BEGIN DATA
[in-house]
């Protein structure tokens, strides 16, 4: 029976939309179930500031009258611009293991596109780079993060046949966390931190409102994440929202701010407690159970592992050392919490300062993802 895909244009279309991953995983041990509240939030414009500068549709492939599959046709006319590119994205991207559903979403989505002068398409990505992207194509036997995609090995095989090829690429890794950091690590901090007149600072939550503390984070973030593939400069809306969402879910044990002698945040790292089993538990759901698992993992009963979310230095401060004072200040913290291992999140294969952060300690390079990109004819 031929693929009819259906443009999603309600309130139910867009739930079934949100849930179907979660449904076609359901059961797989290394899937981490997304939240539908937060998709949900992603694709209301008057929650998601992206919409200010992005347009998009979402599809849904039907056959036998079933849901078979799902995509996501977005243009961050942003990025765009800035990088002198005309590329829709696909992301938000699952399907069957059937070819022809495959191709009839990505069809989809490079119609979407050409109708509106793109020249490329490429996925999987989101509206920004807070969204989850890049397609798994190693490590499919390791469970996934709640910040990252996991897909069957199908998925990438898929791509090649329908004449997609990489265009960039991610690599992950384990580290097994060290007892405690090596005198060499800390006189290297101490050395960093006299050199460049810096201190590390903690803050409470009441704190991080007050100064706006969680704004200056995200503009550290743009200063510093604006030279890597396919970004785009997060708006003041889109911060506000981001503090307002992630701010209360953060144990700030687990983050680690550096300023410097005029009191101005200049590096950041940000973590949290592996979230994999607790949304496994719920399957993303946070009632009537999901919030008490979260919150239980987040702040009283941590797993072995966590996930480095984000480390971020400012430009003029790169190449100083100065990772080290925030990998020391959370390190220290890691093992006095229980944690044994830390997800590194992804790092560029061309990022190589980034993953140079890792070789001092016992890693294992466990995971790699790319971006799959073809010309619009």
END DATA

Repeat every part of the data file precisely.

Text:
[in-house]
């Protein structure tokens, strides 16, 4: 029976939309179930500031009258611009293991596109780079993060046949966390931190409102994440929202701010407690159970592992050392919490300062993802 895909244009279309991953995983041990509240939030414009500068549709492939599959046709006319590119994205991207559903979403989505002068398409990505992207194509036997995609090995095989090829690429890794950091690590901090007149600072939550503390984070973030593939400069809306969402879910044990002698945040790292089993538990759901698992993992009963979310230095401060004072200040913290291992999140294969952060300690390079990109004819 031929693929009819259906443009999603309600309130139910867009739930079934949100849930179907979660449904076609359901059961797989290394899937981490997304939240539908937060998709949900992603694709209301008057929650998601992206919409200010992005347009998009979402599809849904039907056959036998079933849901078979799902995509996501977005243009961050942003990025765009800035990088002198005309590329829709696909992301938000699952399907069957059937070819022809495959191709009839990505069809989809490079119609979407050409109708509106793109020249490329490429996925999987989101509206920004807070969204989850890049397609798994190693490590499919390791469970996934709640910040990252996991897909069957199908998925990438898929791509090649329908004449997609990489265009960039991610690599992950384990580290097994060290007892405690090596005198060499800390006189290297101490050395960093006299050199460049810096201190590390903690803050409470009441704190991080007050100064706006969680704004200056995200503009550290743009200063510093604006030279890597396919970004785009997060708006003041889109911060506000981001503090307002992630701010209360953060144990700030687990983050680690550096300023410097005029009191101005200049590096950041940000973590949290592996979230994999607790949304496994719920399957993303946070009632009537999901919030008490979260919150239980987040702040009283941590797993072995966590996930480095984000480390971020400012430009003029790169190449100083100065990772080290925030990998020391959370390190220290890691093992006095229980944690044994830390997800590194992804790092560029061309990022190589980034993953140079890792070789001092016992890693294992466990995971790699790319971006799959073809010309619009």